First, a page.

In 1920s Provence, crafty farmer Cesar (Montand) and his dim-bulb nephew Ugolin (Auteuil) both covet the adjoining land, which holds a spring capable of sustaining a lucrative flower-growing business. Unfortunately, on the death of their old neighbor, one Jean Cadoret (Depardieu) inherits the acreage, and decides to farm it himself. Greedy and conniving, Cesar commits an act of treachery to which Jean becomes an unwitting victim.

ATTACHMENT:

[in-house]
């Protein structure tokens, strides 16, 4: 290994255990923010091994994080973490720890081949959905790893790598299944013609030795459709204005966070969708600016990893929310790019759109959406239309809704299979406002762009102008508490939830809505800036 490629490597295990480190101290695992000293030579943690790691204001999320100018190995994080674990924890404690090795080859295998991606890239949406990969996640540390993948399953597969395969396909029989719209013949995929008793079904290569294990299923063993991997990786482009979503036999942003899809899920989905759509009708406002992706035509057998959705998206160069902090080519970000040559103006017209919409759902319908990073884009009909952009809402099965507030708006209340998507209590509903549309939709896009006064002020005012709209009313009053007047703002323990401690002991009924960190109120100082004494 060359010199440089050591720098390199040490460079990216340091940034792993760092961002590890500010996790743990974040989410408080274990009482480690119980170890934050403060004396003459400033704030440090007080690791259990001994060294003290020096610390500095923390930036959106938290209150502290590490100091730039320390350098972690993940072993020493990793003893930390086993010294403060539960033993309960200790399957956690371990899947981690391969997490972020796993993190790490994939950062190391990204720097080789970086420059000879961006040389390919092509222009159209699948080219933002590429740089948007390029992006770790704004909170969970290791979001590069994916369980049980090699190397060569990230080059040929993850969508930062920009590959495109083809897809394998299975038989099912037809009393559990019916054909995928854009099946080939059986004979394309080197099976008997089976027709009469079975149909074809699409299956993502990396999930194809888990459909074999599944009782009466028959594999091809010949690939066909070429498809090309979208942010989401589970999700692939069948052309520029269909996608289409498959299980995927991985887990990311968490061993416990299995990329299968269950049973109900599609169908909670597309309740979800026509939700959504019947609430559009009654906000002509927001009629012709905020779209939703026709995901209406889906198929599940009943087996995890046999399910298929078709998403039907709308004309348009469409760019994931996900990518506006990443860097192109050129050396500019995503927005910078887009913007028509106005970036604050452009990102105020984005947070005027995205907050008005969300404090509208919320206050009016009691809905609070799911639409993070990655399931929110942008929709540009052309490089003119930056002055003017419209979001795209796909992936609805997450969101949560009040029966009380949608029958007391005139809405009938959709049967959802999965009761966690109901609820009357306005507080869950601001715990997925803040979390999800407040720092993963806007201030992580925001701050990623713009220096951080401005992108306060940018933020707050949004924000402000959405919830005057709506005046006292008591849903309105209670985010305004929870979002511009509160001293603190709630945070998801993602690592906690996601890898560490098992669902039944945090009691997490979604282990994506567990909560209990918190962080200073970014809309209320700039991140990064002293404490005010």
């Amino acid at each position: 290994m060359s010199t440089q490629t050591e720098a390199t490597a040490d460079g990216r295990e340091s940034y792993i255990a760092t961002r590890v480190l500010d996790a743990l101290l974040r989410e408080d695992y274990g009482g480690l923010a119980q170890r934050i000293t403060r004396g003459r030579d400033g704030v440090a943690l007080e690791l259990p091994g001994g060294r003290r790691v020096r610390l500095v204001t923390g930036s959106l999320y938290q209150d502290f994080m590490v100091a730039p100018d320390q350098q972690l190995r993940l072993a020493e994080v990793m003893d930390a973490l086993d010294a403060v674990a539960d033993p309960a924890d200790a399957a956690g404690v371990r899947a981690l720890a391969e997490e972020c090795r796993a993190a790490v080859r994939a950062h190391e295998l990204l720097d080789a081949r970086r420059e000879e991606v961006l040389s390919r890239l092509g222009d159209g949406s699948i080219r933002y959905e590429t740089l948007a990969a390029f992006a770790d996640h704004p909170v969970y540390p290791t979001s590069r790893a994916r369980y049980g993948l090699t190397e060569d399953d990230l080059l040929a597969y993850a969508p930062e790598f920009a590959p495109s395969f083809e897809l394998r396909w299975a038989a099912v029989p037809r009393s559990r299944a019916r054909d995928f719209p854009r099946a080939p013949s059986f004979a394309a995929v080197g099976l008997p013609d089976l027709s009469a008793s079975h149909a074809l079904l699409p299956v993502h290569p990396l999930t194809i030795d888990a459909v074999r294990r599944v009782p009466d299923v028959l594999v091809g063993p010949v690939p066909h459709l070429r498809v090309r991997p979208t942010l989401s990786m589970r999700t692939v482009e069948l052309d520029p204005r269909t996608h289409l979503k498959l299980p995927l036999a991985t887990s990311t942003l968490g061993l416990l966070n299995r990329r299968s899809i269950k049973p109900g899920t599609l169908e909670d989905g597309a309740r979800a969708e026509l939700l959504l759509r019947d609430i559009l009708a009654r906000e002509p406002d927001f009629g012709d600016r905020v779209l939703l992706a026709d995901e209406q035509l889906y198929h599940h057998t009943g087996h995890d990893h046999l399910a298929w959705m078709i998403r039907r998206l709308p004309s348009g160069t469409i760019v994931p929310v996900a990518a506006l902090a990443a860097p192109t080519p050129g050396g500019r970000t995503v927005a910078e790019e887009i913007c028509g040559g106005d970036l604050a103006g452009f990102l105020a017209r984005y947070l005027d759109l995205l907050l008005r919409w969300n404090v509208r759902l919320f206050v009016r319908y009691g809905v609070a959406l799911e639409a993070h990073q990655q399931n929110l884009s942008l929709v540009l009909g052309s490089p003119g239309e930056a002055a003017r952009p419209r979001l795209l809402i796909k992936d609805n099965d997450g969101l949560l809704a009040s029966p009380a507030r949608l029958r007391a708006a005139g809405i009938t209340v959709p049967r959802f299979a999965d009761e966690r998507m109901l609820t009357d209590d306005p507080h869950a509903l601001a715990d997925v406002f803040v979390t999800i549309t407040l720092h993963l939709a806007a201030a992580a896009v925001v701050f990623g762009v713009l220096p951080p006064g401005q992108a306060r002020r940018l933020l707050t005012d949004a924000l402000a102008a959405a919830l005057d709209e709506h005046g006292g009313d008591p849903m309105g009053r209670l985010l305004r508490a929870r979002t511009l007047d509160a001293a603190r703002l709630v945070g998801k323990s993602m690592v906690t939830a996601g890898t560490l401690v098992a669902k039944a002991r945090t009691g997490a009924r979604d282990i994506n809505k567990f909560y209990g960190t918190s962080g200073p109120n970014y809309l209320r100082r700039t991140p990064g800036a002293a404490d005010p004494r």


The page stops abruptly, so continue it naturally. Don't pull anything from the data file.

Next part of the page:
Adapted from Marcel Pagnol's two-volume novel, Claude Berri's magnificent "Jean de Florette" (and its sequel, "Manon of the Spring"), center on the bounty we owe to water, comprising two parts of one rich story. The great Yves Montand delivers a memorable, nuanced portrayal of the scheming "Le Papet," while the equally brilliant Depardieu tugs at the heartstrings as determined hunchback Cadoret, who struggles against impossible odds to make his farm a success. Stunningly picturesque, "Jean" reaches a high watermark for period drama.